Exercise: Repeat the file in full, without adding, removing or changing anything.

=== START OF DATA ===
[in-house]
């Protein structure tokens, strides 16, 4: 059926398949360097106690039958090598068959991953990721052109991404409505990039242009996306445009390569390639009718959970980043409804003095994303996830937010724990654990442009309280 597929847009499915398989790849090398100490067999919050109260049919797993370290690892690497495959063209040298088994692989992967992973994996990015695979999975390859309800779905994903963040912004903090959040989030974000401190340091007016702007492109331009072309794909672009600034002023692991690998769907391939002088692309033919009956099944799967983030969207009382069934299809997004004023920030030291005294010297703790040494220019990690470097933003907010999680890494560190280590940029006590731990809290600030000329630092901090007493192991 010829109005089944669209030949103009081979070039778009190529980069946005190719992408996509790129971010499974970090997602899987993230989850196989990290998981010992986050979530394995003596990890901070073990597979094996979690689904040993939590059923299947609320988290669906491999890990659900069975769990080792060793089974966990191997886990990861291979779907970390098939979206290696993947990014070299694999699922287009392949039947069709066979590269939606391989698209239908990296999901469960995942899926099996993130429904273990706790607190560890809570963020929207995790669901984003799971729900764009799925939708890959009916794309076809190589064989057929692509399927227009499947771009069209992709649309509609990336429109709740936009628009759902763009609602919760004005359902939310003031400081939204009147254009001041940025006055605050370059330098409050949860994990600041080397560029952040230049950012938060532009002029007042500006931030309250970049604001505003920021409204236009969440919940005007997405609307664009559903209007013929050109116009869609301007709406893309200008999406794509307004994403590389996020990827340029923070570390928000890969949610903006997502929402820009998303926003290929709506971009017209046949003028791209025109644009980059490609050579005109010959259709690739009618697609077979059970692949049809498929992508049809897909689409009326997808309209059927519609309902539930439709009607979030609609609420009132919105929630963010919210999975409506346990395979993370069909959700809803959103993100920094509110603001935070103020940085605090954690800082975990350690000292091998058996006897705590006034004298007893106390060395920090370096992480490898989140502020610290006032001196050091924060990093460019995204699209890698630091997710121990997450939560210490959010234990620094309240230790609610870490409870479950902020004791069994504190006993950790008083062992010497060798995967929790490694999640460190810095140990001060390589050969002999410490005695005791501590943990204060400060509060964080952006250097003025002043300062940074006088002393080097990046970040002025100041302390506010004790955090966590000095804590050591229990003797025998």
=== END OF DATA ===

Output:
[in-house]
């Protein structure tokens, strides 16, 4: 059926398949360097106690039958090598068959991953990721052109991404409505990039242009996306445009390569390639009718959970980043409804003095994303996830937010724990654990442009309280 597929847009499915398989790849090398100490067999919050109260049919797993370290690892690497495959063209040298088994692989992967992973994996990015695979999975390859309800779905994903963040912004903090959040989030974000401190340091007016702007492109331009072309794909672009600034002023692991690998769907391939002088692309033919009956099944799967983030969207009382069934299809997004004023920030030291005294010297703790040494220019990690470097933003907010999680890494560190280590940029006590731990809290600030000329630092901090007493192991 010829109005089944669209030949103009081979070039778009190529980069946005190719992408996509790129971010499974970090997602899987993230989850196989990290998981010992986050979530394995003596990890901070073990597979094996979690689904040993939590059923299947609320988290669906491999890990659900069975769990080792060793089974966990191997886990990861291979779907970390098939979206290696993947990014070299694999699922287009392949039947069709066979590269939606391989698209239908990296999901469960995942899926099996993130429904273990706790607190560890809570963020929207995790669901984003799971729900764009799925939708890959009916794309076809190589064989057929692509399927227009499947771009069209992709649309509609990336429109709740936009628009759902763009609602919760004005359902939310003031400081939204009147254009001041940025006055605050370059330098409050949860994990600041080397560029952040230049950012938060532009002029007042500006931030309250970049604001505003920021409204236009969440919940005007997405609307664009559903209007013929050109116009869609301007709406893309200008999406794509307004994403590389996020990827340029923070570390928000890969949610903006997502929402820009998303926003290929709506971009017209046949003028791209025109644009980059490609050579005109010959259709690739009618697609077979059970692949049809498929992508049809897909689409009326997808309209059927519609309902539930439709009607979030609609609420009132919105929630963010919210999975409506346990395979993370069909959700809803959103993100920094509110603001935070103020940085605090954690800082975990350690000292091998058996006897705590006034004298007893106390060395920090370096992480490898989140502020610290006032001196050091924060990093460019995204699209890698630091997710121990997450939560210490959010234990620094309240230790609610870490409870479950902020004791069994504190006993950790008083062992010497060798995967929790490694999640460190810095140990001060390589050969002999410490005695005791501590943990204060400060509060964080952006250097003025002043300062940074006088002393080097990046970040002025100041302390506010004790955090966590000095804590050591229990003797025998």